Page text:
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I have a Java application. Is there anyway I can tell if the process was run with admin privileges, on Windows 7.

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which Operating System? –  thejh Dec 3 '10 at 22:20
OS is Windows 7 –  user489041 Dec 3 '10 at 22:22
I tested my answer in Linux. It's probably not OS-dependent, but I can't tell. –  Goran Jovic Dec 3 '10 at 22:32

6 Answers 6

up vote 13 down vote accepted

I found this code snippet online, that I think will do the job for you.

public static boolean isAdmin() {
    String groups[] = (new com.sun.security.auth.module.NTSystem()).getGroupIDs();
    for (String group : groups) {
        if (group.equals("S-1-5-32-544"))
            return true;
    return false;

It ONLY works on windows, and comes built in to the core Java package. I just tested this code and it does work. It surprised me, but it does.

The SID S-1-5-32-544 is the id of the Administrator group in the Windows operating system.

Here is the link for more details of how it works.

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S-1-5-32-544, of course, LMFAO :D –  Peter Lawrey Dec 3 '10 at 23:27
Good ol' S-1-5-32-544. I should have thought of that. –  Tom Dec 3 '10 at 23:50
... And only with a Sun JVM due to private classes. –  Thorbjørn Ravn Andersen Dec 4 '10 at 1:11
Very cool. Did exactly what I needed –  user489041 Dec 6 '10 at 16:16
Note this snippet tests whether the active user is an Administrator, instead of whether the user has launched the application as an elevated process! –  tbacker Sep 5 '13 at 7:39

There is not such a facility available in the Java Runtime Environment, but might be in a platform-dependent native routine. Note that usually the best way to be certain is to actually try to do it, and see if it fails.

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I've found a different solution that seems to be platform-independent. It tries to write system-preferences. If that fails, the user might not be an admin.

public static boolean isAdmin(){
    Preferences prefs = Preferences.systemRoot();
        prefs.put("foo", "bar"); // SecurityException on Windows
        prefs.flush(); // BackingStoreException on Linux
        return true;
    }catch(Exception e){
        return false;
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Only by attempting an operation which requires such access (like binding a low-numbered port, or opening a known-to-be-protected file).

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Thanks. That worked for me. I attempted to create a test file in program files and caught IOException (Access is Denied)... new File(System.getenv("programfiles")+"/test.tst").createNewFile() –  Brian O Carroll Apr 14 '14 at 12:52
Windows only of course! –  Brian O Carroll Apr 14 '14 at 12:52

Or you could do this:


And see which user started the process.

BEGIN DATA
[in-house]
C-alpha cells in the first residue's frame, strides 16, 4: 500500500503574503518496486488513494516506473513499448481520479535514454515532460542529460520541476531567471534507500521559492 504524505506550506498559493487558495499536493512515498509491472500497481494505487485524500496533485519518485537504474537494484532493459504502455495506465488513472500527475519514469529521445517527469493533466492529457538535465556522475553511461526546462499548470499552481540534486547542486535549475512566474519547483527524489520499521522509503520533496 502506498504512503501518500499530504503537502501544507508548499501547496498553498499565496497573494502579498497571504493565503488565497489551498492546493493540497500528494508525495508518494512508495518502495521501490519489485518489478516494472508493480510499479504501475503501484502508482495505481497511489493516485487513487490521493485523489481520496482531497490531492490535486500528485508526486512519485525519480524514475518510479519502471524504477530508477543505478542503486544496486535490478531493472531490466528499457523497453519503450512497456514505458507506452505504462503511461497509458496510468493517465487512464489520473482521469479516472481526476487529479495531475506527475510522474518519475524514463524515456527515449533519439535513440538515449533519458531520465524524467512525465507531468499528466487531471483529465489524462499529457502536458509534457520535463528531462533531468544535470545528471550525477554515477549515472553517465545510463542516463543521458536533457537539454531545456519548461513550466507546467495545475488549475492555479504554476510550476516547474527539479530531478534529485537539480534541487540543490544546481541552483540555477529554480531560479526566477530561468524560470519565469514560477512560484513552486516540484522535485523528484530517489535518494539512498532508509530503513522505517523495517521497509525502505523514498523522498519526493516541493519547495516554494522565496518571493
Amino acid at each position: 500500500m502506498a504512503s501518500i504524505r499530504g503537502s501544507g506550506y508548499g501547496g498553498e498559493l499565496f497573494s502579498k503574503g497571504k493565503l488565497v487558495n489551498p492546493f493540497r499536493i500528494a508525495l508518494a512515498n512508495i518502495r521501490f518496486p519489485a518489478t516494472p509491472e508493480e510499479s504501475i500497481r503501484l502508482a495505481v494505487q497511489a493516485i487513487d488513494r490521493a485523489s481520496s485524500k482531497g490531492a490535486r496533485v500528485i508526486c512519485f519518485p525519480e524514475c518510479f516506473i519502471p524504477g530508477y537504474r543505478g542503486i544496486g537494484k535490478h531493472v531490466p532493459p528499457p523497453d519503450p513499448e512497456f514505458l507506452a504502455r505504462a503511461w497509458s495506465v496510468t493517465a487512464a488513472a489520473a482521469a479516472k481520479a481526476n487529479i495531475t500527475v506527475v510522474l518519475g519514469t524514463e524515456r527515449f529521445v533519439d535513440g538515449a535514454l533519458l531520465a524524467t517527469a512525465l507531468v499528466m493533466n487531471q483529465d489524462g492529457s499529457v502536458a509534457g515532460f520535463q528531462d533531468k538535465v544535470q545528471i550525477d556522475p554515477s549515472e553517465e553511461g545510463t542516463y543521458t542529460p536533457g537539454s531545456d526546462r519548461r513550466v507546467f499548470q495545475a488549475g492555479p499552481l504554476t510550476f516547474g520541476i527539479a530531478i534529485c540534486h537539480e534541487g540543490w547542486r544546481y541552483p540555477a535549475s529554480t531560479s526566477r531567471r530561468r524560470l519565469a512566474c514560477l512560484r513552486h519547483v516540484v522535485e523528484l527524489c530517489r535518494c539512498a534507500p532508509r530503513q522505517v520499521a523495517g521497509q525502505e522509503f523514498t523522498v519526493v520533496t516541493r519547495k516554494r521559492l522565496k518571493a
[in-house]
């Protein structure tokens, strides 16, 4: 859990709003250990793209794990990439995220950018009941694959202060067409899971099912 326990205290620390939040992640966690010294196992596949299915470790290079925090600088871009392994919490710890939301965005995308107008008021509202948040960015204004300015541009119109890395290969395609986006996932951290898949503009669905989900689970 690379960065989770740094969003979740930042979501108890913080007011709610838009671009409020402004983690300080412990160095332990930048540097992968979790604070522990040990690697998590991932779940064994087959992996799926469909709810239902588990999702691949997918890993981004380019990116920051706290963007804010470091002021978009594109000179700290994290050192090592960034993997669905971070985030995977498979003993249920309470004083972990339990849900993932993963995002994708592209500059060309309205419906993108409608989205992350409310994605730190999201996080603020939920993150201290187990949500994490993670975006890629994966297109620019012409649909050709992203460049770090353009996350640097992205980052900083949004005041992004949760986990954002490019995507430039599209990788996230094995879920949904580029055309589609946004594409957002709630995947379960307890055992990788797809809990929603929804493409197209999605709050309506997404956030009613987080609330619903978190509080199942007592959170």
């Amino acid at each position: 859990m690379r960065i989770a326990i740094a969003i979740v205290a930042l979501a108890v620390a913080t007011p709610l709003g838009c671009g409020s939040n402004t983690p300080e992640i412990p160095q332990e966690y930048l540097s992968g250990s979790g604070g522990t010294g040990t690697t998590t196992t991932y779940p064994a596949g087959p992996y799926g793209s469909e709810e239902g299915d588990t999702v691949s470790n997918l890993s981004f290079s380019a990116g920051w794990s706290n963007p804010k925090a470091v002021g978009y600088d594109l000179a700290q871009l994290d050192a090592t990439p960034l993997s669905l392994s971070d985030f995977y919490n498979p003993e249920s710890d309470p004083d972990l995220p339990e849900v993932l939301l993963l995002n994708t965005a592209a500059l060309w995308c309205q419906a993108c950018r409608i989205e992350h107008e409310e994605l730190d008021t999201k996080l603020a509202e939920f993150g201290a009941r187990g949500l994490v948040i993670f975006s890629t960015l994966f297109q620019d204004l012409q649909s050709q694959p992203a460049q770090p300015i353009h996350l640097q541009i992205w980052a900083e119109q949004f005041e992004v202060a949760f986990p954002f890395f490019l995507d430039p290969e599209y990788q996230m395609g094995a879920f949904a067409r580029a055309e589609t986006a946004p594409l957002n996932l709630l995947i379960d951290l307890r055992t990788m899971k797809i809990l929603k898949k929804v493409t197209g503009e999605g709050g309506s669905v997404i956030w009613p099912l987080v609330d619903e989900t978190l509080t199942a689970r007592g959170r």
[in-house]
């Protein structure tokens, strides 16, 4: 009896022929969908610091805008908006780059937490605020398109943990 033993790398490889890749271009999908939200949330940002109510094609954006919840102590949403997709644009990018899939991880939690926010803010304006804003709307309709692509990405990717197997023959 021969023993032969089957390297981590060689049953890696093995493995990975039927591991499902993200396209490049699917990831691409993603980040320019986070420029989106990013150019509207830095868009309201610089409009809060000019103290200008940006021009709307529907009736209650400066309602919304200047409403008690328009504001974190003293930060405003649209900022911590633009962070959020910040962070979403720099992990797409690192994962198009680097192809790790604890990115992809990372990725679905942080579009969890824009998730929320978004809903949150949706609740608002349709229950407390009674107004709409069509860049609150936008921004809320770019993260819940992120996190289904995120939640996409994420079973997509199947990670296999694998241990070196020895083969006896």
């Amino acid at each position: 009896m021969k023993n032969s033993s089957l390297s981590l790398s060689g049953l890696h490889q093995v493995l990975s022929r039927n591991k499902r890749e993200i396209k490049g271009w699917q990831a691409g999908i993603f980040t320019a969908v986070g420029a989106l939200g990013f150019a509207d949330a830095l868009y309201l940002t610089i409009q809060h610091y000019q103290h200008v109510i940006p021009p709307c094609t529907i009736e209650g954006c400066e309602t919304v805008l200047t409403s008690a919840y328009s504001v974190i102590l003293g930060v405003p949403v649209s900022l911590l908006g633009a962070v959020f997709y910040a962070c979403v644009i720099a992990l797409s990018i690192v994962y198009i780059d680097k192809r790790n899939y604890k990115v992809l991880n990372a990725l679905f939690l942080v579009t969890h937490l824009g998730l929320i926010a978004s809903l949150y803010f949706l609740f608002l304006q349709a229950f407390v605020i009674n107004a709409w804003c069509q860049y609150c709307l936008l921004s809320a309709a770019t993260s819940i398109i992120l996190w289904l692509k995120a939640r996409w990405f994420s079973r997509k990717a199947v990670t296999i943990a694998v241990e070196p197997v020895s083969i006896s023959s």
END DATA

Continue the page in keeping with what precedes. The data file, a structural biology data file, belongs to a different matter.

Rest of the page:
When I run it as me I get "goran", when I run it with sudo I get "root". Works on Linux. Probably what was needed.

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Hmm, this is interesting, let me try this and see what it does on windows. If it says "admin" this will work. –  user489041 Dec 3 '10 at 22:38
And please, post your results. I'd really like to know if this is OS-independent –  Goran Jovic Dec 3 '10 at 22:41
On Windows 7, I get a null if I run this code. However, if I run System.getProperty("user.name"), I get my username. But, this still does not tell if I am admin or not. –  Codemwnci Dec 3 '10 at 22:59
Interesting. Try getting all the properties: System.out.println(System.getenv()); Maybe, there is something else. –  Goran Jovic Dec 3 '10 at 23:01
Also try: System.out.println(System.getProperties()); –  Goran Jovic Dec 3 '10 at 23:03

The method from the answer marked best worked nicely for me until the point when I had to build the code in Jenkins on a Linux machine. com.sun.security.auth.module.NTSystem() is not available there and using sun packages is generally considered a bad practice: link

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Grab the “rt.jar” from your windows machine. Add it to the class path on your Linux machine. Then have code inside your app that can see if its a windows PC, execute the accepted answer, if its Linux, run the Linux answers from this question. First solution that comes to mind. For me, I just needed to do this on Windows, so I didnt have this problem. Its one of those things where Java kind of sucks at doing. Just a side note, you should add this as a comment. –  user489041 Mar 7 '12 at 16:20
Thanks for the hint regarding the rt.jar! I will give it a try. PS:I know, that this should have been a comment, but unfortunately, due to the somewhat weird way stackoverflow gives permissions, with my current reputation I am only allowed to comment on my own answers/questions =) –  Alex Fedulov Mar 7 '12 at 19:10

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